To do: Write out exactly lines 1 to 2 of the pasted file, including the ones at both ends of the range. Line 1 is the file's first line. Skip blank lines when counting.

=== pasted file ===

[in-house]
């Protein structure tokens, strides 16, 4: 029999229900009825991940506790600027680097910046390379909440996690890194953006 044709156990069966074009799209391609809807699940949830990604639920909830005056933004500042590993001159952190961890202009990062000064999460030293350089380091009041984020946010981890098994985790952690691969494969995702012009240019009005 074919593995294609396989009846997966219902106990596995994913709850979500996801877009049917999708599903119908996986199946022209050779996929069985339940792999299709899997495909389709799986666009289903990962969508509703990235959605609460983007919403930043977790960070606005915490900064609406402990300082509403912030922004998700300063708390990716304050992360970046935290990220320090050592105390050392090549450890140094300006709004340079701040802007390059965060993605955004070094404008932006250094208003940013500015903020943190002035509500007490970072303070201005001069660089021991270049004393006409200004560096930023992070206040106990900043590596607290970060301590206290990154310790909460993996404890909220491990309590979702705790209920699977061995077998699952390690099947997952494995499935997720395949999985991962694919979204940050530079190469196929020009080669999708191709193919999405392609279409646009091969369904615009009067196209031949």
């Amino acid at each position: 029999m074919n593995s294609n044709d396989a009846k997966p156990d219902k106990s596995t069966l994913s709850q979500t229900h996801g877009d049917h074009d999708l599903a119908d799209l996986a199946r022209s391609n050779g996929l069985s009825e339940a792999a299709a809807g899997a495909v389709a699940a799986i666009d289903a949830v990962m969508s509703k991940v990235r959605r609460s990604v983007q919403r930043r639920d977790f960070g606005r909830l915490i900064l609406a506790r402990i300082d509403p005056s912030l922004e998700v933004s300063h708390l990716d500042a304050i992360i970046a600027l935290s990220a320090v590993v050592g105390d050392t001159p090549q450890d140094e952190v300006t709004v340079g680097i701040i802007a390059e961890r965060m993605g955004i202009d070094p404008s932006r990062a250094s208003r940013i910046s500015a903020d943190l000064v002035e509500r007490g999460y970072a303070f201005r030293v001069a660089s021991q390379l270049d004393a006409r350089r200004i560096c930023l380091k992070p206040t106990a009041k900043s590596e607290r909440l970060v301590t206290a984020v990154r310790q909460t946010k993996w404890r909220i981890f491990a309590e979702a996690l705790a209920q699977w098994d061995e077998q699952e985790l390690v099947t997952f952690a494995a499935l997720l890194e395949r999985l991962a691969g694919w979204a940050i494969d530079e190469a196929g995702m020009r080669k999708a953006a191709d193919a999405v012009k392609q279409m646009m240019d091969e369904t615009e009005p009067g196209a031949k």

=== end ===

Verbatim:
[in-house]
């Protein structure tokens, strides 16, 4: 029999229900009825991940506790600027680097910046390379909440996690890194953006 044709156990069966074009799209391609809807699940949830990604639920909830005056933004500042590993001159952190961890202009990062000064999460030293350089380091009041984020946010981890098994985790952690691969494969995702012009240019009005 074919593995294609396989009846997966219902106990596995994913709850979500996801877009049917999708599903119908996986199946022209050779996929069985339940792999299709899997495909389709799986666009289903990962969508509703990235959605609460983007919403930043977790960070606005915490900064609406402990300082509403912030922004998700300063708390990716304050992360970046935290990220320090050592105390050392090549450890140094300006709004340079701040802007390059965060993605955004070094404008932006250094208003940013500015903020943190002035509500007490970072303070201005001069660089021991270049004393006409200004560096930023992070206040106990900043590596607290970060301590206290990154310790909460993996404890909220491990309590979702705790209920699977061995077998699952390690099947997952494995499935997720395949999985991962694919979204940050530079190469196929020009080669999708191709193919999405392609279409646009091969369904615009009067196209031949």